The ABC’s of Gun Cleaning

The ABC's of Gun Cleaning

The ABC’s of Gun Cleaning

About a month ago I had a very good friend of mine have a negligent discharge of his firearm just as he was preparing to clean it. He shot himself. Thankfully his injury was only a flesh wound in the palm of his hand. After making sure he was alright and after poking fun at his pain (as any good friend would do) I thought about all the potential pitfalls involved with cleaning your firearm. Certainly we try to be as cautious as possible when cleaning but there are times when we get complacent or hurried. It is those times when we are most vulnerable to have a negligent discharge.

There are a few things we should always do when it comes to cleaning your gun. I’m not going to try and reinvent the wheel here but maybe just give you, the reader, some food for thought.
I would refer to these reminders as the ABC of weapons cleaning.

Always, without exception, clean your firearm in a separate room from the one where you have your ammunition. Most everyone removes the magazine from a semi-automatic and then racks the slide to eject the round if you have a round chambered. In the case of revolvers when you eject the rounds from the wheel make sure you hold the empty wheel up to a light source and you are able to see light through every chamber in the wheel. Do either of these in the very same room where you have the rest of your ammunition. By doing this you will know you have emptied your firearm of ammunition prior to going into another room to clean it.

Be sure your firearm is empty before doing anything to it. I mean anything. Check and recheck to make sure there is no round chambered or pop out the wheel and carefully examine each chamber to make sure no round escaped notice. Only after making sure there are no rounds in your firearm should you begin disassembly. This step is especially important with those firearms that require a trigger pull as part of disassembly (as was the case with my friend’s negligent discharge).

Come up with a routine. Routines are good and when it comes to cleaning your firearm a routine is crucial. One definition for routine is an unvarying, habitual, and imaginative procedure. Having a routine means a set of steps done in a specific sequence. This is of the utmost important when it comes to cleaning your firearm. When you have a specific routine and follow that routine you feel a certain uneasiness when those steps are done out of order. It’s like going on a trip. You have a mental checklist. But if you forget something on that list you have a sense of it. You find yourself feeling like you forgot something. This is the same feeling you’ll experience if you stick to a routine. When you do something out of order or forget a step you’ll have that feeling of “I forgot something” and that feeling could prevent a negligent discharge. And potentially serious injury to one’s self or loved one.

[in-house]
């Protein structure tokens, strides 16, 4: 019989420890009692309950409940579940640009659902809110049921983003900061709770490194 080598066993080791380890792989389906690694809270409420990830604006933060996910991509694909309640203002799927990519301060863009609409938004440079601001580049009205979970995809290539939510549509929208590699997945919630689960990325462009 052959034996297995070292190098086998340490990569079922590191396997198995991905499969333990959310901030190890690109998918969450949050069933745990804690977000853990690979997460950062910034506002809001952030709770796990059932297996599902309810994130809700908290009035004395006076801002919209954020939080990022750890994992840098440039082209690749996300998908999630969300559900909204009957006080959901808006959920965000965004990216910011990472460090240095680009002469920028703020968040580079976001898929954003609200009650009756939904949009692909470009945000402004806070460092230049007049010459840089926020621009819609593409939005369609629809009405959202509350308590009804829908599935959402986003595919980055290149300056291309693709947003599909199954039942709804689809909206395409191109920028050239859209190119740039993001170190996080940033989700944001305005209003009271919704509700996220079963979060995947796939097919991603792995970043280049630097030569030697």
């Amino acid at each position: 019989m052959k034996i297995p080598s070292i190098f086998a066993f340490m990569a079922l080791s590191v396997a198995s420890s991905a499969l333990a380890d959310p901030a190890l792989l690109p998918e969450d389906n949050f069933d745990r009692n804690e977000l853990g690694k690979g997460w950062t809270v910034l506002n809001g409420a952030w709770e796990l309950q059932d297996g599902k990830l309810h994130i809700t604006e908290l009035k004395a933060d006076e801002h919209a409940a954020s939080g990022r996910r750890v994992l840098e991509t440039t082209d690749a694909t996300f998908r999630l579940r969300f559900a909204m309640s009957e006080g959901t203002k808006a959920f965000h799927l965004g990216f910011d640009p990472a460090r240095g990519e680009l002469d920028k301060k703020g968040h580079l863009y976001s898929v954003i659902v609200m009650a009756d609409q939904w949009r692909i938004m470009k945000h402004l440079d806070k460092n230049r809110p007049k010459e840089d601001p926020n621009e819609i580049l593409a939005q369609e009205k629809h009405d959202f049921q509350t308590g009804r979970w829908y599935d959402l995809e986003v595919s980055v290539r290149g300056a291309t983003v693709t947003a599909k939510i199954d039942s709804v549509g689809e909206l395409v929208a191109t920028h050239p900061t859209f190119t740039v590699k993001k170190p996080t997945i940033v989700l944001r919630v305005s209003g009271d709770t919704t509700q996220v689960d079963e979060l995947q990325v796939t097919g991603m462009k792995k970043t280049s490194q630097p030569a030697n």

There can be several factors involved with a negligent discharge. These can be complacency, fatigue, distractions of various types (dog, wife, television, or even children), or even just rushing through it. Remember it is a process. You must be “fully involved” when cleaning your firearm. Negligent discharges are 100% preventable. Take the necessary steps to assure this does not happen. The Liberals out there are always seeking a way to show firearms in a dangerous and negative light. Don’t give them any more ammunition by having a negligent discharge where someone is injured or someone’s life is taken.

Also I would like to mention I heard recently there was a recall on Smith and Wesson Shield firearms. There is supposedly a defect in the trigger safety that could result in an accidental discharge should the weapon be dropped. Please visit www.smith-wesson.com for more information. And as always, God Bless!

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  • the real diehl

    We often get complacent and even disrespectful of things we are familiar with.
    As a kid I noticed that the children of church staff and it’s leaders were the most unruly. To that he would say, ” familiarity breeds contempt .”
    The disrespect or carelessness with which we handle our firearms may bring immediate regret.

  • James Van Valkenburg

    A couple of things first. At the range I use, you can not leave the line without the weapon locked open or cylinder open. Otherwise, I leave only my carry weapon with a round in the chamber.
    Regarding cleaning, the military taught me the proper way to clean a weapon; examine, field strip, clean, examine, reassemble, examine. The emphases on examining is to 1) make sure it is empty 2) make sure it is clean 3) is it ready for inspection.

    While negligent discharges can never be eradicated, they can be reduced with a little more brain and a little less hurry.

    • Sig_Sauer

      Good advise. At our range there is a very bright yellow line on the floor. Once you enter the booth you and your firearm can not cross that yellow line. At the point your firearm can come out of the case or your holster.

      Last week, I had a “come to Jesus” meeting with my oldest son. He had finished firing my AR and placed it on the bench. As I checked it a round comes out of the chamber. So me being dad and big on safety we had a very heated one-sided meeting about clearing the chamber when finished. I am OC when comes to shooting and cleaning our of firearms.

      • Tom_EE

        I had a similar experience with a 22 rimfire semi-auto rifle my wife handed me! Fortunately I checked it in a safe manner before putting it in its bag as we were preparing to leave. The lesson learned is always, ALWAYS, treat firearms as if they are loaded!